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39
The computational Complexity of Knot and Link Problems
 J. ACM
, 1999
"... We consider the problem of deciding whether a polygonal knot in 3dimensional Euclidean space is unknotted, capable of being continuously deformed without selfintersection so that it lies in a plane. We show that this problem, unknotting problem is in NP. We also consider the problem, unknotting pr ..."
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Cited by 55 (6 self)
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We consider the problem of deciding whether a polygonal knot in 3dimensional Euclidean space is unknotted, capable of being continuously deformed without selfintersection so that it lies in a plane. We show that this problem, unknotting problem is in NP. We also consider the problem, unknotting problem of determining whether two or more such polygons can be split, or continuously deformed without selfintersection so that they occupy both sides of a plane without intersecting it. We show that it also is in NP. Finally, we show that the problem of determining the genus of a polygonal knot (a generalization of the problem of determining whether it is unknotted) is in PSPACE. We also give exponential worstcase running time bounds for deterministic algorithms to solve each of these problems. These algorithms are based on the use of normal surfaces and decision procedures due to W. Haken, with recent extensions by W. Jaco and J. L. Tollefson.
The Isomorphism Problem for Toral Relatively Hyperbolic Groups
"... We provide a solution to the isomorphism problem for torsionfree relatively hyperbolic groups with abelian parabolics. As special cases we recover solutions to the isomorphism problem for: (i) torsionfree hyperbolic groups (Sela, [60] and unpublished); and (ii) finitely generated fully residually ..."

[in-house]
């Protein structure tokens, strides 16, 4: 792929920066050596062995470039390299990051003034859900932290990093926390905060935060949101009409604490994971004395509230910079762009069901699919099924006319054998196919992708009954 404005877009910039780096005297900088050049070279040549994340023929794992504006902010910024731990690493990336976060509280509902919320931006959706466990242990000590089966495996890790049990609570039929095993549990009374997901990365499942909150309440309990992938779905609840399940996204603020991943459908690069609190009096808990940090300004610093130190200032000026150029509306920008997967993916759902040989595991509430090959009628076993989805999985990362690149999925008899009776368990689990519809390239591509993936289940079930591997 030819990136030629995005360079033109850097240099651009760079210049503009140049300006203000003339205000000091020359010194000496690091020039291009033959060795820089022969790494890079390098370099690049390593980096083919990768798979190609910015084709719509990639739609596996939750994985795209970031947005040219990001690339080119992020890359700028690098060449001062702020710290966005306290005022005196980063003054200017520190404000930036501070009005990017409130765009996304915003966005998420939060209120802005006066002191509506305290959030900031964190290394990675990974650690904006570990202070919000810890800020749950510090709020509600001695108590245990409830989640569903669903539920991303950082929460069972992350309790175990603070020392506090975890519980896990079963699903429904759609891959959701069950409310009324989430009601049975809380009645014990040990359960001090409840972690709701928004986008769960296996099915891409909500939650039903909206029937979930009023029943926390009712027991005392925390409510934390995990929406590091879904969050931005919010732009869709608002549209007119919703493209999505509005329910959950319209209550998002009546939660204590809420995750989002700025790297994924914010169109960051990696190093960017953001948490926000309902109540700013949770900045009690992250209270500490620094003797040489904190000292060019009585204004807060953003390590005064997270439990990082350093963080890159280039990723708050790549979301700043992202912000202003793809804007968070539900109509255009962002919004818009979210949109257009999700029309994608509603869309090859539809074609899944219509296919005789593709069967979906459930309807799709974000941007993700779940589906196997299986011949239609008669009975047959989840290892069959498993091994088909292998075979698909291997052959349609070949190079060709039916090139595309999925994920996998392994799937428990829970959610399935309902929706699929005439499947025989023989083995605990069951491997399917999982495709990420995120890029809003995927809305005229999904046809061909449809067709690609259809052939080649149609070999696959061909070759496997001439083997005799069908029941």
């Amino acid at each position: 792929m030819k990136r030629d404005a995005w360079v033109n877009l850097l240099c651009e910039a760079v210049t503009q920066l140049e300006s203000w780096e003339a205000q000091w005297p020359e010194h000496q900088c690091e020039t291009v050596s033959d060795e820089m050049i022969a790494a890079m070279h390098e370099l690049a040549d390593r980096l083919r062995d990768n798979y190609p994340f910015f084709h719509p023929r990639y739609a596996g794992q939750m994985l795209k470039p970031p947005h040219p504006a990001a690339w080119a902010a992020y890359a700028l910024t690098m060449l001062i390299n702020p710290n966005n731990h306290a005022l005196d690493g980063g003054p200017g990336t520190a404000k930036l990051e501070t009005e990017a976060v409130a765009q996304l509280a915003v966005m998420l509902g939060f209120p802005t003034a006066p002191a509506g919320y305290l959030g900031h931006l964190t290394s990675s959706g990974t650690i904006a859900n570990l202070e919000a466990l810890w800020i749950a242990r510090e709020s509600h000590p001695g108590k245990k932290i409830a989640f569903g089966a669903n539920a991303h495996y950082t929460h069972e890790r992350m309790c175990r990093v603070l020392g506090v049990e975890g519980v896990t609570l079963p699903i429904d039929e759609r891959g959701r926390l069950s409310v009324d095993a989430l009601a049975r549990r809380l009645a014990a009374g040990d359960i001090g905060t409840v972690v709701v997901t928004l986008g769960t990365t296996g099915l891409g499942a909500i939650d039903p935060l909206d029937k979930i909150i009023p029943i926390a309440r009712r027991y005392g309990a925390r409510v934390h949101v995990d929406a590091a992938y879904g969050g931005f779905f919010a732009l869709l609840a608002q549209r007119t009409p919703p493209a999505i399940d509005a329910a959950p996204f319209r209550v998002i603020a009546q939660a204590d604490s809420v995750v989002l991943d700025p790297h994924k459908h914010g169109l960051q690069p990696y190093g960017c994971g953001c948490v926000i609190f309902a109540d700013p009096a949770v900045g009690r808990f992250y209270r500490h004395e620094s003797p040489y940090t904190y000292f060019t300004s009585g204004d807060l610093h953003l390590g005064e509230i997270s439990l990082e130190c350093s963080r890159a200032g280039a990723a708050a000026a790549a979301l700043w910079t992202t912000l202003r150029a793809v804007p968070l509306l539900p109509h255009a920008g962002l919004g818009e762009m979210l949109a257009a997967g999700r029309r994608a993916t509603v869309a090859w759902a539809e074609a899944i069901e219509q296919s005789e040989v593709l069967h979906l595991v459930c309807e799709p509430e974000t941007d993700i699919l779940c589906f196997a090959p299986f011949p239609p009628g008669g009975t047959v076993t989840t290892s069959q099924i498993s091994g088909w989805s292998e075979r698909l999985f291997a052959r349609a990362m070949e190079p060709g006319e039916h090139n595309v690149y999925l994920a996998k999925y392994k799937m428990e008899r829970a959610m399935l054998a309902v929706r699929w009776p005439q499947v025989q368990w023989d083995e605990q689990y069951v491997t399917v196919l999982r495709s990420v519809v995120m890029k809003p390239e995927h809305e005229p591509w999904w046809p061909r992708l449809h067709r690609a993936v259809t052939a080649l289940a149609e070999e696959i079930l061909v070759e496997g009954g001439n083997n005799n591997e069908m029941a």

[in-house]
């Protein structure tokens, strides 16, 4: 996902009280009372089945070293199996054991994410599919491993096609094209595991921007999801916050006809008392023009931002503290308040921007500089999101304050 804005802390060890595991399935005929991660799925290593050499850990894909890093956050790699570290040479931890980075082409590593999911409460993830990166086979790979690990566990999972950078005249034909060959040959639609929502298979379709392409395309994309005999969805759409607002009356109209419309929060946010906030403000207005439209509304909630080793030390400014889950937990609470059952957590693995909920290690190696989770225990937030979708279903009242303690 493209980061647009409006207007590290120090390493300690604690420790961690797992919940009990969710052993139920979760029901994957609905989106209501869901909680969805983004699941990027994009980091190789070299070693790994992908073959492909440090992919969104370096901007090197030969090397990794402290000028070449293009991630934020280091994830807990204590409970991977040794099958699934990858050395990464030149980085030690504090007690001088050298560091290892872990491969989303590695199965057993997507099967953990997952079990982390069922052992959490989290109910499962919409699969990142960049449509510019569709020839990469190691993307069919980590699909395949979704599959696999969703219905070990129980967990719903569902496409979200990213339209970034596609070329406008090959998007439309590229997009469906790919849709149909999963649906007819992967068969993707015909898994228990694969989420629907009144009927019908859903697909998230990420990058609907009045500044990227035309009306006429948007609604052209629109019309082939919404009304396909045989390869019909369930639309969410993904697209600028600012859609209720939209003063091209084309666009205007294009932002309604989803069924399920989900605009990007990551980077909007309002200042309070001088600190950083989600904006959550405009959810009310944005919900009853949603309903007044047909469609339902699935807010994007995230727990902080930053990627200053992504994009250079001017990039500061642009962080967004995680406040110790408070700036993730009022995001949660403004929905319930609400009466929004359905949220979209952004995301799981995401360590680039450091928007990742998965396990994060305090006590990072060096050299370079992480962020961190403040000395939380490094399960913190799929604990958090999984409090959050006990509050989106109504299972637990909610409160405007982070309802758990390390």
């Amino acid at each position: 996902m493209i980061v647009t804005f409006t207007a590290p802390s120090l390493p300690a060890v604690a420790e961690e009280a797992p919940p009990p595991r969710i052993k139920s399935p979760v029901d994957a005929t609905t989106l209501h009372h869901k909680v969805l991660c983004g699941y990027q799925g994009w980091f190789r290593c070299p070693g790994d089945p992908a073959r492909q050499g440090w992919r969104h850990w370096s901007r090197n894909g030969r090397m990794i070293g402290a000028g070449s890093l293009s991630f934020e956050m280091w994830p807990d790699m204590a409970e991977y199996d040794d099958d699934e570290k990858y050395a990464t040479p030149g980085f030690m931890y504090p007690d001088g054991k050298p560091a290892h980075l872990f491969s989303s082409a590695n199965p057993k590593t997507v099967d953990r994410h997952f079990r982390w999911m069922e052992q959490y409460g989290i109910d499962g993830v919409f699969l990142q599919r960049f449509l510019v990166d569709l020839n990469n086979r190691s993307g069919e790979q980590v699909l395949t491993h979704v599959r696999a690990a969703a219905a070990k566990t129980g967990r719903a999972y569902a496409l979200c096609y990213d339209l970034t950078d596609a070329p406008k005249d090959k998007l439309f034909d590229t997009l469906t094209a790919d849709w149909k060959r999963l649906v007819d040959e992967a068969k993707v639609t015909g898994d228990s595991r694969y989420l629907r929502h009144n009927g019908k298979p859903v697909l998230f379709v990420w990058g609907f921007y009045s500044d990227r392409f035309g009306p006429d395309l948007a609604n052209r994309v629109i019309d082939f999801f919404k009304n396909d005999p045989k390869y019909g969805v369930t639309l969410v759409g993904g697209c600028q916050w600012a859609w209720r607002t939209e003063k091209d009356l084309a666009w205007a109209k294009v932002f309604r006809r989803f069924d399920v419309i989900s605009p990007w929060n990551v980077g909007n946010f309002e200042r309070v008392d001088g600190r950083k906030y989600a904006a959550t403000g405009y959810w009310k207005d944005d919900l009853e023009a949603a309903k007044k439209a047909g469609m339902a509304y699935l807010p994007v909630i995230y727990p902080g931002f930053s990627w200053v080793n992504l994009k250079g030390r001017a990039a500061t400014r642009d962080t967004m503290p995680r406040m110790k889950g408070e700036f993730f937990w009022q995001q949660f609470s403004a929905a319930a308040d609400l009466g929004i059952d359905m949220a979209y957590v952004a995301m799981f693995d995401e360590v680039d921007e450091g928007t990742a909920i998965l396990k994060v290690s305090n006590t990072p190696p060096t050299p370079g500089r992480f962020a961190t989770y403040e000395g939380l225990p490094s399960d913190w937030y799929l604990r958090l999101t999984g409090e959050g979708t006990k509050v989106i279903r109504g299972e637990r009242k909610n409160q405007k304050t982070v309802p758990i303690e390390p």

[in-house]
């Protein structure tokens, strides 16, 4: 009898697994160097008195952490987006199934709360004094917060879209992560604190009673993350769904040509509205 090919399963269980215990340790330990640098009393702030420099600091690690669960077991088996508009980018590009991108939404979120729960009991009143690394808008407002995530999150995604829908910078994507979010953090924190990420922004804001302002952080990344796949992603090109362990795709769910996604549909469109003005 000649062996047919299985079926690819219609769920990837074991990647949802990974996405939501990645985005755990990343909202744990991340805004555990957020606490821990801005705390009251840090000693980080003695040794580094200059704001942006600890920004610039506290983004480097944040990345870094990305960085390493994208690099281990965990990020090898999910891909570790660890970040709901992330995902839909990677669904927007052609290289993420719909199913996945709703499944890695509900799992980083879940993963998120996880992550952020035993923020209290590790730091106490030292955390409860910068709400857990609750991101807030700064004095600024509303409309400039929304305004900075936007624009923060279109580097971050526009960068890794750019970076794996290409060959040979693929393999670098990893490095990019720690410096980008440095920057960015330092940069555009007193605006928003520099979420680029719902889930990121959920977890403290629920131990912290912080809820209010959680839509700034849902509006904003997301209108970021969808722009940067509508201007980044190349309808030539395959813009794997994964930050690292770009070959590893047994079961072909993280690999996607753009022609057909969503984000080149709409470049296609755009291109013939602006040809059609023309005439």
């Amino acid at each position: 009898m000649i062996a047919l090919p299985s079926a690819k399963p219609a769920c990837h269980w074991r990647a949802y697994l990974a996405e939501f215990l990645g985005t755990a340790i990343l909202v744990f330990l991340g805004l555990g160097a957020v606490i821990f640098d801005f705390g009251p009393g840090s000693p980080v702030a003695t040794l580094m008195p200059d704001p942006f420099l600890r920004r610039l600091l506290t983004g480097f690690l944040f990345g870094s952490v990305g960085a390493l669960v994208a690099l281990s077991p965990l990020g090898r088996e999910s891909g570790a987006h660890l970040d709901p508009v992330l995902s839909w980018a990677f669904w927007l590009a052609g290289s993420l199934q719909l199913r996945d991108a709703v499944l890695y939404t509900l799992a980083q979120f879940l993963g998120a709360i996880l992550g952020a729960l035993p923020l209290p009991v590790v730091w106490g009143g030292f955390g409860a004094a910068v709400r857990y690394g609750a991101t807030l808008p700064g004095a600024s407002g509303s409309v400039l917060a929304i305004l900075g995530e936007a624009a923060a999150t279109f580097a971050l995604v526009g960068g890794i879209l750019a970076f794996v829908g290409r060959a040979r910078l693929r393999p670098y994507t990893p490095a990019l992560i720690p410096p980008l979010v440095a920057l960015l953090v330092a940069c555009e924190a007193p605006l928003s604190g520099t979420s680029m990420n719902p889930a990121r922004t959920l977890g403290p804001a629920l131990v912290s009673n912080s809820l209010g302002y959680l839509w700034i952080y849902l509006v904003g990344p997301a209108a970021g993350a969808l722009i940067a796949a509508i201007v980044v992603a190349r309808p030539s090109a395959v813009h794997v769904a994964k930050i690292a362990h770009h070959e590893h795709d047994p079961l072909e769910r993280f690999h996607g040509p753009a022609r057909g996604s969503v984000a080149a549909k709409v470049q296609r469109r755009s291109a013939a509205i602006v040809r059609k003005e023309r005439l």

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Cited by 22 (7 self)
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We provide a solution to the isomorphism problem for torsionfree relatively hyperbolic groups with abelian parabolics. As special cases we recover solutions to the isomorphism problem for: (i) torsionfree hyperbolic groups (Sela, [60] and unpublished); and (ii) finitely generated fully residually free groups (Bumagin, Kharlampovich and Miasnikov [14]). We also give a solution to the homeomorphism problem for finite volume hyperbolic nmanifolds, for n ≥ 3. In the course of the proof of the main result, we prove that a particular JSJ decomposition of a freely indecomposable torsionfree relatively hyperbolic group with abelian parabolics is
Unsolvable problems about small cancellation and word hyperbolic groups
 BULL. LONDON MATH. SOC
, 1994
"... We apply a construction of Rips to show that a number of algorithmic problems concerning certain small cancellation groups and, in particular, word hyperbolic groups, are recursively unsolvable. Given any integer k> 2, there is no algorithm to determine whether or not any small cancellation group ..."
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Cited by 15 (2 self)
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We apply a construction of Rips to show that a number of algorithmic problems concerning certain small cancellation groups and, in particular, word hyperbolic groups, are recursively unsolvable. Given any integer k> 2, there is no algorithm to determine whether or not any small cancellation group can be generated by either two elements or more than k elements. There is a small cancellation group E such that there is no algorithm to determine whether or not any finitely generated subgroup of E is all of E, or is finitely presented, or has a finitely generated second integral homology group.